We tend to take our sense of touch for granted in everyday settings, but it is vital for our ability to interact with our surroundings. Imagine reaching into the fridge to grab an egg for breakfast. As your fingers touch its shell, you can tell the egg is cold, that its shell is smooth, and how firmly you need to grip it to avoid crushing it. These are abilities that robots, even those directly controlled by humans, can struggle with.
A new artificial skin developed at Caltech can now give robots the ability to sense temperature, pressure, and even toxic chemicals through a simple touch.
This new skin technology is part of a robotic platform that integrates the artificial skin with a robotic arm and sensors that attach to human skin. A machine-learning system that interfaces the two allows the human user to control the robot with their own movements while receiving feedback through their own skin. The multimodal robotic-sensing platform, dubbed M-Bot, was developed in the lab of Wei Gao, Caltech's assistant professor of medical engineering, investigator with Heritage Medical Research Institute, and Ronald and JoAnne Willens Scholar. It aims to give humans more precise control over robots while also protecting the humans from potential hazards.
"Modern robots are playing a more and more important role in security, farming, and manufacturing," Gao says. "Can we give these robots a sense of touch and a sense of temperature? Can we also make them sense chemicals like explosives and nerve agents or biohazards like infectious bacteria and viruses? We're working on this."
A side-by-side comparison of a human hand and a robotic hand reveals glaring differences. Whereas human fingers are soft, squishy, and fleshy, robotic fingers tend be hard, metallic, plasticky, or rubbery. The printable skin developed in Gao's lab is a gelatinous hydrogel and makes robot fingertips a lot more like our own.
Embedded within that hydrogel are the sensors that give the artificial skin its ability to detect the world around it. These sensors are literally printed onto the skin in the same way that an inkjet printer applies text to a sheet of paper.
"Inkjet printing has this cartridge that ejects droplets, and those droplets are an ink solution, but they could be a solution that we develop instead of regular ink," Gao says. "We've developed a variety of inks of nanomaterials for ourselves."
After printing a scaffolding of silver nanoparticle wires, the researchers can then print layers of micrometer-scale sensors that can be designed to detect a variety of things. The fact that the sensors are printed makes it quicker and easier for the lab to design and try out new kinds of sensors.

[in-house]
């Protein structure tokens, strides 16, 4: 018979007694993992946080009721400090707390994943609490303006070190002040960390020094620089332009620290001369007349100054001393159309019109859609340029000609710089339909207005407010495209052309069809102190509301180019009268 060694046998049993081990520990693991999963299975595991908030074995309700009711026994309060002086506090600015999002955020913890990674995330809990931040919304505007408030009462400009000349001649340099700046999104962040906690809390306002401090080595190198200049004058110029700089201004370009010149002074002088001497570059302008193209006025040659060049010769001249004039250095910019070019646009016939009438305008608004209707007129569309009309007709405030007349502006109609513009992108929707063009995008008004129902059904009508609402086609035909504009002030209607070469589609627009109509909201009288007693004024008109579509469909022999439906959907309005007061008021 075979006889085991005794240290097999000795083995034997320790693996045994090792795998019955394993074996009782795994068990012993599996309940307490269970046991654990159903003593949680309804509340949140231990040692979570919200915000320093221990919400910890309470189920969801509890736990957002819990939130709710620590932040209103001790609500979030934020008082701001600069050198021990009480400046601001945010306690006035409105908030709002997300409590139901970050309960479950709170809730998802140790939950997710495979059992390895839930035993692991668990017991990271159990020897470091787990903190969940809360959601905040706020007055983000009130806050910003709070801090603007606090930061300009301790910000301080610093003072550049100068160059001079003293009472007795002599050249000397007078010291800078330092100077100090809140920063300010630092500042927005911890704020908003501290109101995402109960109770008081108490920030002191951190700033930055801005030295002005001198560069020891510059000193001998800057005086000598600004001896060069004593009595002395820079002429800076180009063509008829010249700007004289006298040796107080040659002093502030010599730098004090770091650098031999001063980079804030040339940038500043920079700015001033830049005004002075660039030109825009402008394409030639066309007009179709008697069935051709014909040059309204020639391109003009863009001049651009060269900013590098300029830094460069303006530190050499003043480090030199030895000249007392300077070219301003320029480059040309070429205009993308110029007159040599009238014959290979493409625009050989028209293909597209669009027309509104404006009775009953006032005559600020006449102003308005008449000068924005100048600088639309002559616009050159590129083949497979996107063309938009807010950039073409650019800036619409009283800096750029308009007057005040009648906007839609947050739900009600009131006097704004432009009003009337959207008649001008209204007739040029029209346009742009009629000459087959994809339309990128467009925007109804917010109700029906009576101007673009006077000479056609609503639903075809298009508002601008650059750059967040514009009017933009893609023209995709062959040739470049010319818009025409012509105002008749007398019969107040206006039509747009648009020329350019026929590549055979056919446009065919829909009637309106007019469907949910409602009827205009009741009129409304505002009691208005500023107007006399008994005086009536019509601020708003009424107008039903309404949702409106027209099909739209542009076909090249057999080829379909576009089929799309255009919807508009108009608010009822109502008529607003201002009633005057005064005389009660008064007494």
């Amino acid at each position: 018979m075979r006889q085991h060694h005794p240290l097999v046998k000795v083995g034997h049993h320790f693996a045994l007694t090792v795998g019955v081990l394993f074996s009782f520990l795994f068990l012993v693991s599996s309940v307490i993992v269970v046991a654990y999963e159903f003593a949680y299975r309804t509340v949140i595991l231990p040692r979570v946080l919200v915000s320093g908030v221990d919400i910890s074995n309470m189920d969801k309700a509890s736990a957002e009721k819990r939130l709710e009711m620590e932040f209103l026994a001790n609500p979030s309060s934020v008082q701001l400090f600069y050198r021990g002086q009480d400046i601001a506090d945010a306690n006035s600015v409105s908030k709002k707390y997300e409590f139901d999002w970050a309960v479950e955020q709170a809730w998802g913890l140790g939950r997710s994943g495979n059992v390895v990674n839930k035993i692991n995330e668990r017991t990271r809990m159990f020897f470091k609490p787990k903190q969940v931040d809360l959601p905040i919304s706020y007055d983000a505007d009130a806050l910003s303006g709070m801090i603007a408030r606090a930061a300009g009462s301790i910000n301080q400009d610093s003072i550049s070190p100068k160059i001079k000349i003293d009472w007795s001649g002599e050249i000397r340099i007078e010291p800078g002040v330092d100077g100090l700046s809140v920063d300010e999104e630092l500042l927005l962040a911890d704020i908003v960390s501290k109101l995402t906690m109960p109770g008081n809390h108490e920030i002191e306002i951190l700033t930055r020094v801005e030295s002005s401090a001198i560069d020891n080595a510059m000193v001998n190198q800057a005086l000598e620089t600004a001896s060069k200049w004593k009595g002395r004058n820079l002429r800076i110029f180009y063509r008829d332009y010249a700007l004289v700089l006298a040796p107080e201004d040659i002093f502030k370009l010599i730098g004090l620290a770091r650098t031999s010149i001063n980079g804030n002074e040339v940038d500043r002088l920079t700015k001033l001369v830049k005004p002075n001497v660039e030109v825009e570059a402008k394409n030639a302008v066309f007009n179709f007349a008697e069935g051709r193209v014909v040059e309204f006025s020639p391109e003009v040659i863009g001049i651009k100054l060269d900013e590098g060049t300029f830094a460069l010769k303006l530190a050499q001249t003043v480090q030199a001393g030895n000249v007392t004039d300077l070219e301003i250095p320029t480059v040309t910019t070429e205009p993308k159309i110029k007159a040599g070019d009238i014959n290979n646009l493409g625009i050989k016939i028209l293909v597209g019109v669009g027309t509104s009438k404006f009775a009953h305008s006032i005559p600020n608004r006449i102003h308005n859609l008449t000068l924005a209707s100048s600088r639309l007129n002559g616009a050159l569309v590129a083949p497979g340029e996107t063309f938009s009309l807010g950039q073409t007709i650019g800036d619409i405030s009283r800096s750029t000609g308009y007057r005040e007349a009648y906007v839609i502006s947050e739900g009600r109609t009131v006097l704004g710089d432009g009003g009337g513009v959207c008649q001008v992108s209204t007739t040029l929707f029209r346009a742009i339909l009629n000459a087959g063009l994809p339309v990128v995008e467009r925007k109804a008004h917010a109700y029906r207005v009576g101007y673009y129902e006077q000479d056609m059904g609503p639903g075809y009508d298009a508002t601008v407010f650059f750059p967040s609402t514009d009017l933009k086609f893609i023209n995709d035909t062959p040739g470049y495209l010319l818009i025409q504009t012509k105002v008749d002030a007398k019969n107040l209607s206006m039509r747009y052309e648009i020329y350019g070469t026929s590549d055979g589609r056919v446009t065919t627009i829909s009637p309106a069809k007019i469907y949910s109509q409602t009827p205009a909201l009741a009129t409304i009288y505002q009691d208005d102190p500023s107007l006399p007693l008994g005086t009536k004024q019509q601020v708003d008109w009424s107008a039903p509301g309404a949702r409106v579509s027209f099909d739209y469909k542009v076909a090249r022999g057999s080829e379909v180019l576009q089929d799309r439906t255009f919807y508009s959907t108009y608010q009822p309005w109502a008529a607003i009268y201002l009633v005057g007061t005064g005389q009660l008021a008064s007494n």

"When we want to detect one given compound, we make sure the sensor has a high electrochemical response to that compound," Gao says. "Graphene impregnated with platinum
detects the explosive TNT very quickly and selectively. For a virus, we are printing carbon nanotubes, which have very high surface area, and attaching antibodies for the virus to them. This is all mass producible and scalable."
An interactive system
Gao's team has coupled this skin to an interactive system that allows a human user to control the robot through their own muscle movements while also receiving feedback to the user's own skin from the skin of the robot.
This part of the system makes use of additional printed parts—in this case, electrodes fastened to the human operator's forearm. The electrodes are similar to those that are used to measure brain waves, but they are instead positioned to sense the electrical signals generated by the operator's muscles as they move their hand and wrist. A simple flick of the human wrist tells the robotic arm to move up or down, and a clenching or splaying of the human fingers prompts a similar action by the robotic hand.
"We used machine learning to convert those signals into gestures for robotic control," Gao says. "We trained the model on six different gestures."
The system also provides feedback to the human skin in the form of a very mild electrical stimulation. Bringing back the example of picking up an egg, if the operator were to grip the egg too tightly with the robotic hand and was in danger of crushing its shell, the system would alert the operator through what Gao describes as "a little tingle" to the operator's skin.
Gao hopes the system will find applications in everything from agriculture to security to environmental protection, allowing the operators of robots to "feel" how much pesticide is being applied to a field of crops, whether a suspicious backpack left in an airport has traces of explosives on it, or the location of a pollution source in a river. First though, he wants to make some improvements.
"I think we have shown a proof of concept," he says. "But we want to improve the stability of this robotic skin to make it last longer. By optimizing new inks and new materials, we hope this can be used for different kinds of targeted detections. We want to put it on more powerful robots and make them smarter, more intelligent."
The paper describing the research, titled "All-printed soft human-machine interface for robotic physicochemical sensing," appears in the June 1 issue of Science Robotics. Co-authors are medical engineering graduate students Jiahong Li, Samuel A. Solomon, Jihong Min, Changhao Xu, and Jiaobing Tu; postdoctoral scholar research associate in medical engineering Yu Song; former postdoctoral scholar research associate You Yu; and visiting student Wei Guo.
Funding for the research was provided by the National Institutes of Health, the Office of Naval Research, NASA's Translational Research Institute for Space Health, the Tobacco-Related Disease Research Program, and the Carver Mead New Adventures Fund at Caltech. The work for this project was partially performed in the Kavli Nanoscience Institute (KNI) Laboratory.